Featured Doctor

KUMAR, Dr Pratyush

India - WoRSA inaugural chair

Dr Pratyush KUMAR (India)  is the inaugural chair of WONCA Rural South Asia (WoRSA)

What work do you do currently?

Currently I am in third year of my post graduate training in Department of Family Medicine at Sir Ganga Ram Hospital, New Delhi, India. I attend outpatient clinic, and visit our rural health centre as a primary care physician which is also a part of our training. Apart from my regular clinical and academic schedule as a post graduate trainee, I devote my extra time to primary care research. Currently I am working on Diabetes, HIV and infectious disease outbreaks like dengue and swine flu. I have also published and presented my research papers on the above subjects in peer reviewed indexed journals .

What other interesting activities have you been involved in?

If I have to choose one, it’s going to be WoRSA. WONCA Rural South Asia (WoRSA) is the group which was launched at the WONCA South Asia region conference in February 2016. This been the most exciting and interesting activity I have done so far. Rural health has always been close to my heart and definitely this has been the driving force behind choosing family medicine as my career.

Publishing research papers and being appreciated for work done is what makes us to do more quality research work in the future. Primary care research is something I am really interested in, as we don’t have much regional data on primary health care; mostly we supplement it with western data available which may not always be applicable. As the chair of WoRSA, I understand the need so to make the best out of it, so we have also undertaken a new initiative WoRSA – Primary care research (WoRSA –PCR). Our idea is to start multicentric research studies.

I have also developed an android app – WoRSA. We have few interesting plans to utilize this platform and disseminate our work and developments. We are going to start by featuring rural health success stories. We have also plans to keep all the presentations done as a part of rural CME as educational resources.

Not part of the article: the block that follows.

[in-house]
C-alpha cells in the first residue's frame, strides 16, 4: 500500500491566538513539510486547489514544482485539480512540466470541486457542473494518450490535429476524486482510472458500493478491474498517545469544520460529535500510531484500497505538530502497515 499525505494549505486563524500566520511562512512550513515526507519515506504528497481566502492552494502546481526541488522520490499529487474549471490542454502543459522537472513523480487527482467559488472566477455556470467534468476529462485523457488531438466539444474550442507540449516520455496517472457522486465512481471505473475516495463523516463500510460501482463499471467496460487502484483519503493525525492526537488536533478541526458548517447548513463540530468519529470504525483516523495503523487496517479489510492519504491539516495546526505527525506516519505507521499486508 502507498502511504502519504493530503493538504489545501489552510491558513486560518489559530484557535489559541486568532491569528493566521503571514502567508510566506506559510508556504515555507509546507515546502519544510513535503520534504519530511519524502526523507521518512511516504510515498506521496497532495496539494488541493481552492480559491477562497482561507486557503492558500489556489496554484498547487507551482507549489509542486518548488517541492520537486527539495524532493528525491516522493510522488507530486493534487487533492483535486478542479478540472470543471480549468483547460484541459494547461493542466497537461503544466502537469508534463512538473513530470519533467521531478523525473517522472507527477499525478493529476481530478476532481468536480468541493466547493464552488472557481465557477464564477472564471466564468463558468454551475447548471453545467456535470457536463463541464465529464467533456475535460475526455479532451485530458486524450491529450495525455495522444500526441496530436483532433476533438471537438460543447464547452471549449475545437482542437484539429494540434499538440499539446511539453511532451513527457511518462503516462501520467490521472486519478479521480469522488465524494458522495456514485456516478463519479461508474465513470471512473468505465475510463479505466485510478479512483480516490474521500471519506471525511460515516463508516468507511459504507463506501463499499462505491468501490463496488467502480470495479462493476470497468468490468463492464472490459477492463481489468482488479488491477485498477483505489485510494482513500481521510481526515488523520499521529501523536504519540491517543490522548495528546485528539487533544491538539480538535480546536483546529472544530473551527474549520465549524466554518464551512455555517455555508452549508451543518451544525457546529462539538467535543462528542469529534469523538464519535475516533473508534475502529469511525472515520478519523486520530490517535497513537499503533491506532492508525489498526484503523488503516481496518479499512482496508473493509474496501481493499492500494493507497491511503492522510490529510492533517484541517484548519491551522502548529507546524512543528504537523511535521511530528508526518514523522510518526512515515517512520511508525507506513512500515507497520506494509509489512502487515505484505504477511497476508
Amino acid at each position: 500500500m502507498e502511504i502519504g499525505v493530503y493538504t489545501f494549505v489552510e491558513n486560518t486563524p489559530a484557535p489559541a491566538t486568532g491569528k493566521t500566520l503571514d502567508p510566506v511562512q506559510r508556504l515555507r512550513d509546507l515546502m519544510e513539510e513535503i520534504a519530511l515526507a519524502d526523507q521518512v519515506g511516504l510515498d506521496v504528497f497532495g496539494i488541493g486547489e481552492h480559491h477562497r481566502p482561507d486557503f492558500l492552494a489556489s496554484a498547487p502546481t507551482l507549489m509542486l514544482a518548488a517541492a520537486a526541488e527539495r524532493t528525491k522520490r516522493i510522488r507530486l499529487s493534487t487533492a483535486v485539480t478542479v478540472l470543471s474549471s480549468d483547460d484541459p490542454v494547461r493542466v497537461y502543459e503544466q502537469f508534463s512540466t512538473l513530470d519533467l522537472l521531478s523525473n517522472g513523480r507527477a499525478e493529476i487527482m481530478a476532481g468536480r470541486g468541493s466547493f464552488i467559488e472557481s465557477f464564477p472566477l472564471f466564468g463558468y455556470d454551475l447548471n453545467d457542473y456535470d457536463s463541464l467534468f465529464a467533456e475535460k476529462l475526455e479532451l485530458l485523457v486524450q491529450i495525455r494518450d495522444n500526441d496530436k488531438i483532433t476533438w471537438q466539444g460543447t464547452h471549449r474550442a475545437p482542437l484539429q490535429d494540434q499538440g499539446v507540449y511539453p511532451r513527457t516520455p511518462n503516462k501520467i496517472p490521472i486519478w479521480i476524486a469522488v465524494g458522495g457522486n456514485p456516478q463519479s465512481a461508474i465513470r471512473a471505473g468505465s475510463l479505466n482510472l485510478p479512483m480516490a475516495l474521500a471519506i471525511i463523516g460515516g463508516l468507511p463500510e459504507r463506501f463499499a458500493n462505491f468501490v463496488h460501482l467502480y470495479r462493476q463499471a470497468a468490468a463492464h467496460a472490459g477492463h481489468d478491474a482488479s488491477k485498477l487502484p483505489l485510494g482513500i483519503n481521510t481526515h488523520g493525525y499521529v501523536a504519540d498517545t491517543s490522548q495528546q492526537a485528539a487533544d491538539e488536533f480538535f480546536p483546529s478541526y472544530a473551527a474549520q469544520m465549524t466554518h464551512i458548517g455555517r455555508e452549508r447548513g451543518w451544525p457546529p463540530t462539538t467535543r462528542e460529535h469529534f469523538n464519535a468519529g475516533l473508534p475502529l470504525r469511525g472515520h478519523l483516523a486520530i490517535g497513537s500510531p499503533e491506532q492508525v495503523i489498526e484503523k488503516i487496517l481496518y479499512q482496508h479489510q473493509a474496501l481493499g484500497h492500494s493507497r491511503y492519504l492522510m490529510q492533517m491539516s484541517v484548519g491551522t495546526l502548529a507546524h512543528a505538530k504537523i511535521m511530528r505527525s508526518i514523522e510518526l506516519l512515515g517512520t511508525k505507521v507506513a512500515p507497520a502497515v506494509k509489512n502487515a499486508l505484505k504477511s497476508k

What are your interests as a family physician and what do you enjoy doing when you are not working?

As a family physician my area of interests are primary care research and developing a cost effective model using innovations like telemedicine, electronic medical records to provide an affordable and quality healthcare service in rural areas and also to keep a check on spending and wastage of resources. I have also presented a model to strengthen primary healthcare at the “Youth Leadership Summit – Primary Health Care” and was awarded the Youth ambassador award.

Apart from work it’s traveling, of which I am very fond. I feel it’s a learning experience when you travel abroad. You see a different world, experience different ways of living. Although I have travelled only to Istanbul and Colombo for conferences, I have learned a lot and would love to explore some other beautiful cities.

How did you come to be the new leader of WoRSA?

Rural health has always been my passion as I come from a small village in Bihar, in India, and have seen and experienced difficulties as a patient and now also as a primary care physician. Good history taking and clinical judgment are the only tools in the hands of rural physicians. Although with time, health care facilities have improved, it’s not enough to meet the growing demands of a rising population and nevertheless they incur huge out of pocket expenditure. Affordable, accessible and quality healthcare is the need of the hour.

The idea of WoRSA came during FMPC conference at New Delhi in 2015, in discussion with Dr John Wynn-Jones. He is an inspiring leader who supported and encouraged me. Dr Raman Kumar has been very kind and supportive towards this initiative. I worked on its basic principles and objectives and named it WoRSA. During the recent WONCA South Asia region conference we officially launched this group and also discussed rural health and the objectives of WoRSA, which was well received.

For a young doctor in his postgraduate training period to become a leader of WoRSA is the most exciting and interesting responsibility I would have ever asked for. It gives a platform to young, old and any family doctor interested in rural health to contribute and help us in reaching our goal of “positive health for all rural people”.

We are currently working on creating an online rural health database, publishing quality research papers through our WoRSA – PCR forum, inspiring doctors through our WoRSA rural health success stories and campaign #4ruralheath in the pipeline.